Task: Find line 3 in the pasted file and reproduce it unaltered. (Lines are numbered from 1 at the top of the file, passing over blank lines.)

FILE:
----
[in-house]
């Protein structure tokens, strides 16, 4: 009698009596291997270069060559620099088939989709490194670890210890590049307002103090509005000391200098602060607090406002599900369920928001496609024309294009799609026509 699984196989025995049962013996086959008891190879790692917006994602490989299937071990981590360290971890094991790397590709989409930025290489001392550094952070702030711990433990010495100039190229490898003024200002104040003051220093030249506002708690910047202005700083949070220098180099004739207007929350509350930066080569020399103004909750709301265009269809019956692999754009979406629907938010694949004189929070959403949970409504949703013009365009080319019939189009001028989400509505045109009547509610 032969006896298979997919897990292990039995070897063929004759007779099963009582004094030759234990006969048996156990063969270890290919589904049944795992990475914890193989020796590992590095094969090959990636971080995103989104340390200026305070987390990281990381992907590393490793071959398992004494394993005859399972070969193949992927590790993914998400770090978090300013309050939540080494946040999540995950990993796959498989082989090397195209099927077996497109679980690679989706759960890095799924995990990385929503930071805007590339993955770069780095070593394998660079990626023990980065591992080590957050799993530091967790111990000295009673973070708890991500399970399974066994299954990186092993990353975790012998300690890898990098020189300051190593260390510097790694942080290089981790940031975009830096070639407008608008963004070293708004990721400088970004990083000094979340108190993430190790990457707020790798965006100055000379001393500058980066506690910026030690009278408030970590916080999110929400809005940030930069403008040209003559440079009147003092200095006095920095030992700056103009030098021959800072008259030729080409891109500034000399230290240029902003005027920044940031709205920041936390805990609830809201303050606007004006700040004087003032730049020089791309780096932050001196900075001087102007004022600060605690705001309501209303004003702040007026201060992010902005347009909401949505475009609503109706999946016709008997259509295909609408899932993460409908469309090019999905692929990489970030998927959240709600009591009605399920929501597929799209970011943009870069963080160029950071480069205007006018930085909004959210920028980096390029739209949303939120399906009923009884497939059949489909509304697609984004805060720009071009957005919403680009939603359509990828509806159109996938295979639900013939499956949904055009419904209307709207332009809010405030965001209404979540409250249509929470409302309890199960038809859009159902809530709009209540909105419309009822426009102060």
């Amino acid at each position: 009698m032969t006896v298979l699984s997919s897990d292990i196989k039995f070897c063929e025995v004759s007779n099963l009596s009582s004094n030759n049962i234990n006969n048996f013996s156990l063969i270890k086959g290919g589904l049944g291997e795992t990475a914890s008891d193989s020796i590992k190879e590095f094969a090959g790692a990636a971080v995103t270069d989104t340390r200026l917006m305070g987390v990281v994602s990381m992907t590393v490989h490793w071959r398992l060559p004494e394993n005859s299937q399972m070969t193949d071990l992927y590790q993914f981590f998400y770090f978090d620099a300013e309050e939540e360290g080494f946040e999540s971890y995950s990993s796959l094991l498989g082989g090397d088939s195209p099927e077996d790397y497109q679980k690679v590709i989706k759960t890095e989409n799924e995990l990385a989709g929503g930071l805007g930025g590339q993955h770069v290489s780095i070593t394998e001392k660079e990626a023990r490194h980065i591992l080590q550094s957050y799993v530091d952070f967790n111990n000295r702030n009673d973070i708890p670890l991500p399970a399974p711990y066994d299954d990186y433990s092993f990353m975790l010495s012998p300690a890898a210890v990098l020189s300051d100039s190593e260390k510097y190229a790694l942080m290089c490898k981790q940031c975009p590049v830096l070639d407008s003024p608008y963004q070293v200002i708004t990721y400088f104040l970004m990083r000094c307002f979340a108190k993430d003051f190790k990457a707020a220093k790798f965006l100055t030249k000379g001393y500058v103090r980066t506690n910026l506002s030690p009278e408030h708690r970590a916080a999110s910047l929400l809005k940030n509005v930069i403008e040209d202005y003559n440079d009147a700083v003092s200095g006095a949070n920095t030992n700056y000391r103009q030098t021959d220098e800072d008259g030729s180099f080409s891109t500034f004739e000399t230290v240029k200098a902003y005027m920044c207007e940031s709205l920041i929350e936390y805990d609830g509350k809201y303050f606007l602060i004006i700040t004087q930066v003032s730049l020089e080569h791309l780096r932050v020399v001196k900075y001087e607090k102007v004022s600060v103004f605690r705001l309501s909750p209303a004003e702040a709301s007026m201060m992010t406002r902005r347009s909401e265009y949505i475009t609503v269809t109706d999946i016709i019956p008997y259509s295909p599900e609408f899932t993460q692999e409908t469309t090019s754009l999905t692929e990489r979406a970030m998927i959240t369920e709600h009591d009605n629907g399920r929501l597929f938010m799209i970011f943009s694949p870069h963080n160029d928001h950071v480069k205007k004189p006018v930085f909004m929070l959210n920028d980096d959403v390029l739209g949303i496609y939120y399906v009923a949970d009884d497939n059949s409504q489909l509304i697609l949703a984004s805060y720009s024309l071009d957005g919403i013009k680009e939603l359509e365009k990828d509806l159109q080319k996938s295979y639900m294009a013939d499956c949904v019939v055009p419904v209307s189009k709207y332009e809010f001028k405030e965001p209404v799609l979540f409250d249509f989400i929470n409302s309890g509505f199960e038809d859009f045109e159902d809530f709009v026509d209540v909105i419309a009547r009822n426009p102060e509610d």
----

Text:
């Amino acid at each position: 009698m032969t006896v298979l699984s997919s897990d292990i196989k039995f070897c063929e025995v004759s007779n099963l009596s009582s004094n030759n049962i234990n006969n048996f013996s156990l063969i270890k086959g290919g589904l049944g291997e795992t990475a914890s008891d193989s020796i590992k190879e590095f094969a090959g790692a990636a971080v995103t270069d989104t340390r200026l917006m305070g987390v990281v994602s990381m992907t590393v490989h490793w071959r398992l060559p004494e394993n005859s299937q399972m070969t193949d071990l992927y590790q993914f981590f998400y770090f978090d620099a300013e309050e939540e360290g080494f946040e999540s971890y995950s990993s796959l094991l498989g082989g090397d088939s195209p099927e077996d790397y497109q679980k690679v590709i989706k759960t890095e989409n799924e995990l990385a989709g929503g930071l805007g930025g590339q993955h770069v290489s780095i070593t394998e001392k660079e990626a023990r490194h980065i591992l080590q550094s957050y799993v530091d952070f967790n111990n000295r702030n009673d973070i708890p670890l991500p399970a399974p711990y066994d299954d990186y433990s092993f990353m975790l010495s012998p300690a890898a210890v990098l020189s300051d100039s190593e260390k510097y190229a790694l942080m290089c490898k981790q940031c975009p590049v830096l070639d407008s003024p608008y963004q070293v200002i708004t990721y400088f104040l970004m990083r000094c307002f979340a108190k993430d003051f190790k990457a707020a220093k790798f965006l100055t030249k000379g001393y500058v103090r980066t506690n910026l506002s030690p009278e408030h708690r970590a916080a999110s910047l929400l809005k940030n509005v930069i403008e040209d202005y003559n440079d009147a700083v003092s200095g006095a949070n920095t030992n700056y000391r103009q030098t021959d220098e800072d008259g030729s180099f080409s891109t500034f004739e000399t230290v240029k200098a902003y005027m920044c207007e940031s709205l920041i929350e936390y805990d609830g509350k809201y303050f606007l602060i004006i700040t004087q930066v003032s730049l020089e080569h791309l780096r932050v020399v001196k900075y001087e607090k102007v004022s600060v103004f605690r705001l309501s909750p209303a004003e702040a709301s007026m201060m992010t406002r902005r347009s909401e265009y949505i475009t609503v269809t109706d999946i016709i019956p008997y259509s295909p599900e609408f899932t993460q692999e409908t469309t090019s754009l999905t692929e990489r979406a970030m998927i959240t369920e709600h009591d009605n629907g399920r929501l597929f938010m799209i970011f943009s694949p870069h963080n160029d928001h950071v480069k205007k004189p006018v930085f909004m929070l959210n920028d980096d959403v390029l739209g949303i496609y939120y399906v009923a949970d009884d497939n059949s409504q489909l509304i697609l949703a984004s805060y720009s024309l071009d957005g919403i013009k680009e939603l359509e365009k990828d509806l159109q080319k996938s295979y639900m294009a013939d499956c949904v019939v055009p419904v209307s189009k709207y332009e809010f001028k405030e965001p209404v799609l979540f409250d249509f989400i929470n409302s309890g509505f199960e038809d859009f045109e159902d809530f709009v026509d209540v909105i419309a009547r009822n426009p102060e509610d």